After 3 days, the insects were removed with the help of sieves using camel hair brushes and were added to another set of sterilized jars filled with 200 g wheat grains + 20g flour for regular production of culture. The flour containing eggs was placed in other jar to get different larval stages of the test insects and the fresh adults. It takes approximately 28 days for reaching to 6th instars larvae and 39 days to become adult.

For the preparation of plant extracts and their concentrations one kg shade dried neem (A. indica) seed kernels and fruit of tumha (C. colocynthis) each was grinded with mechanical blender. A sample of 50 g of each sample was taken in a separate flask and 50ml ethanol was added. Mouth of each flask was closed with cotton plug and aluminum coil. The flask was placed in rotary shaker at 320degC and 120 rmp for 24 h. Each extract was filtered with filter paper to obtain 100% filtrate. From the filtrate 2.5%, 5%, 7.5%, 10% concentrations were prepared for experimental purposes by taking 2.5, 5, 7.5 ml and 10 ml added with 97.5, 95, 92.5 and 90 ml acetone, respectively.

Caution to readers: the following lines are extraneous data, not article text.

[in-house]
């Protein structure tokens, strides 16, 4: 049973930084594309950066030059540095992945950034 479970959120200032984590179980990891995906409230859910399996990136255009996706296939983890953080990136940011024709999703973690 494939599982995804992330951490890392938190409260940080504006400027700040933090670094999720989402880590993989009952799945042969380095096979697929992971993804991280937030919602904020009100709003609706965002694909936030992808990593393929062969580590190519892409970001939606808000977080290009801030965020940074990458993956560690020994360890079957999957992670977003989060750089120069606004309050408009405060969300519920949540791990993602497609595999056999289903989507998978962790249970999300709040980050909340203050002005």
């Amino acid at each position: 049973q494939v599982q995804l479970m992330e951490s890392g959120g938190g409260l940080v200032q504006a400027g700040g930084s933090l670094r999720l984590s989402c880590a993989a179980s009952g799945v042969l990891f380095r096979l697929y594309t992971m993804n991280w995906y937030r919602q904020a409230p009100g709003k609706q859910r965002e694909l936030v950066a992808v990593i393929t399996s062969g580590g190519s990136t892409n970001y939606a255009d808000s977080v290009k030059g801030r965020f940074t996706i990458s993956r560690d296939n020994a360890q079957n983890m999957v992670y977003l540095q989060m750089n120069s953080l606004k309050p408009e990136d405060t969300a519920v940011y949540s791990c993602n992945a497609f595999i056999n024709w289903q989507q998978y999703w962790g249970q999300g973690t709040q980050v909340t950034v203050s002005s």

To test the toxic effect of neem seed extract and tumha fruit powder extract at different doses with different exposure time against the adults of T. castaneum, petri dishes with a filter paper were used as exposure chambers. Ethanol extracts of neem seed and fruit powder of tumha were tested at 2.5%,5%, 7.5% and 10%. The toxicity of the plants extracts was recorded after 24, 48 and 72 h. All the treatments including control were replicated three times and data collected was analyzed statistically (M. Stat C software). The required concentration of each plant extracts was sprayed thoroughly on the filter papers placed in the Petri dishes by using micropipette. The Petri dishes were left exposed to open air for an hour to completely evaporate the solvent. Thirty adults of T. castaneum were released into each petri dish and the petri dishes covered.